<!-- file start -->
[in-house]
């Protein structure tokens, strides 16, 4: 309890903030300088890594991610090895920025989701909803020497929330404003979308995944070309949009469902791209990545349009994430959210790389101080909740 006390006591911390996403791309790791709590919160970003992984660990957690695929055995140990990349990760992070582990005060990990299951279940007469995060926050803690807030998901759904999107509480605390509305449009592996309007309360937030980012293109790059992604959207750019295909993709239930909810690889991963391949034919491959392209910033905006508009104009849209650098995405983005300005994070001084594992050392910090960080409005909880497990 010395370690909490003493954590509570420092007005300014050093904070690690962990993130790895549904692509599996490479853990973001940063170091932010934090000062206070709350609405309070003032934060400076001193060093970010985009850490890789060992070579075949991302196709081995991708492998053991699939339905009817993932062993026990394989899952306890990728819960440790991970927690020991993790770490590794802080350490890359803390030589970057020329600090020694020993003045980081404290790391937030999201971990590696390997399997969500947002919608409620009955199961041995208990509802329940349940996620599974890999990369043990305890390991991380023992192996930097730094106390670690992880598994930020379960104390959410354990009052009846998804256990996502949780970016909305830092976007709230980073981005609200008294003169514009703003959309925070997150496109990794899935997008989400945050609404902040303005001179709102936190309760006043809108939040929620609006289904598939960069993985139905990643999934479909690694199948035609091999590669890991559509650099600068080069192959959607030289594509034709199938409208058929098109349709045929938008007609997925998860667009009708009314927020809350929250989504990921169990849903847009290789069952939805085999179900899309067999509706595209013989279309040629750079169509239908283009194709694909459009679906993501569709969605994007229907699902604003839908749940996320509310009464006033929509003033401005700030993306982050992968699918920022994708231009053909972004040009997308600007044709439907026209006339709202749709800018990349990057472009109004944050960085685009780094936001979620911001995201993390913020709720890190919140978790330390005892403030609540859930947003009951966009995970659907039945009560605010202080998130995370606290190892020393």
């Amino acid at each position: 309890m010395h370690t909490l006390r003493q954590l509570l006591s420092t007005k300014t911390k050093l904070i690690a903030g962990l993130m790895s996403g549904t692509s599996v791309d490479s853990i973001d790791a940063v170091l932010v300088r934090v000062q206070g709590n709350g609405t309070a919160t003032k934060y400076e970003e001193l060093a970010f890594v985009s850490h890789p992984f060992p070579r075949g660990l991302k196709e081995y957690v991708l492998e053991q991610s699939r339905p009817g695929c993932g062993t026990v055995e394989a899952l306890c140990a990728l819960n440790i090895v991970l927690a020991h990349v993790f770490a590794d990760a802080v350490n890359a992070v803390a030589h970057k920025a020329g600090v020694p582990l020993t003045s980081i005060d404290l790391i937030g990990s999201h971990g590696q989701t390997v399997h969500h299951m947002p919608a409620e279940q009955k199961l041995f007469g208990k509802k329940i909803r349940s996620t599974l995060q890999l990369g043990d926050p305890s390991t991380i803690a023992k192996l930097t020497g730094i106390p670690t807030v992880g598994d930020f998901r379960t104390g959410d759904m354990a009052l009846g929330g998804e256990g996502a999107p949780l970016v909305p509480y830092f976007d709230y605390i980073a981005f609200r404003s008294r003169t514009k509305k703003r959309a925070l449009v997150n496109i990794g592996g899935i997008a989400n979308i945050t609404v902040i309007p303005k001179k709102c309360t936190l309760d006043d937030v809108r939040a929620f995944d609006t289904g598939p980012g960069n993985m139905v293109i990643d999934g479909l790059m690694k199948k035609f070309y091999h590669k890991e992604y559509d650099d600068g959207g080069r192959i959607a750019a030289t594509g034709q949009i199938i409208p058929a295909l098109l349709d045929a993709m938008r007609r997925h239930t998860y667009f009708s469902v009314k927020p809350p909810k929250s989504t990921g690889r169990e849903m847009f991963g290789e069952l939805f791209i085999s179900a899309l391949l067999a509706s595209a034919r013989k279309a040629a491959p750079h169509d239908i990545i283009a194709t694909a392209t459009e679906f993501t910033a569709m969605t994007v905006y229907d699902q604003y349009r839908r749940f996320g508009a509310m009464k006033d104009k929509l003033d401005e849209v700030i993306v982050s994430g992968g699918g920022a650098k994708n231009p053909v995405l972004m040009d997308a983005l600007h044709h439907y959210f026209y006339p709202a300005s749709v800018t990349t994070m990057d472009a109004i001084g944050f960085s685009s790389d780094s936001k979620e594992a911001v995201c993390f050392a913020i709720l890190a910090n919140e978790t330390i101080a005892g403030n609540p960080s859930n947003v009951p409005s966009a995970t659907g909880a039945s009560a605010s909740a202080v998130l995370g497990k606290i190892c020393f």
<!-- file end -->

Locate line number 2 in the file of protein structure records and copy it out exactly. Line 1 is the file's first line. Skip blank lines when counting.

């Protein structure tokens, strides 16, 4: 309890903030300088890594991610090895920025989701909803020497929330404003979308995944070309949009469902791209990545349009994430959210790389101080909740 006390006591911390996403791309790791709590919160970003992984660990957690695929055995140990990349990760992070582990005060990990299951279940007469995060926050803690807030998901759904999107509480605390509305449009592996309007309360937030980012293109790059992604959207750019295909993709239930909810690889991963391949034919491959392209910033905006508009104009849209650098995405983005300005994070001084594992050392910090960080409005909880497990 010395370690909490003493954590509570420092007005300014050093904070690690962990993130790895549904692509599996490479853990973001940063170091932010934090000062206070709350609405309070003032934060400076001193060093970010985009850490890789060992070579075949991302196709081995991708492998053991699939339905009817993932062993026990394989899952306890990728819960440790991970927690020991993790770490590794802080350490890359803390030589970057020329600090020694020993003045980081404290790391937030999201971990590696390997399997969500947002919608409620009955199961041995208990509802329940349940996620599974890999990369043990305890390991991380023992192996930097730094106390670690992880598994930020379960104390959410354990009052009846998804256990996502949780970016909305830092976007709230980073981005609200008294003169514009703003959309925070997150496109990794899935997008989400945050609404902040303005001179709102936190309760006043809108939040929620609006289904598939960069993985139905990643999934479909690694199948035609091999590669890991559509650099600068080069192959959607030289594509034709199938409208058929098109349709045929938008007609997925998860667009009708009314927020809350929250989504990921169990849903847009290789069952939805085999179900899309067999509706595209013989279309040629750079169509239908283009194709694909459009679906993501569709969605994007229907699902604003839908749940996320509310009464006033929509003033401005700030993306982050992968699918920022994708231009053909972004040009997308600007044709439907026209006339709202749709800018990349990057472009109004944050960085685009780094936001979620911001995201993390913020709720890190919140978790330390005892403030609540859930947003009951966009995970659907039945009560605010202080998130995370606290190892020393």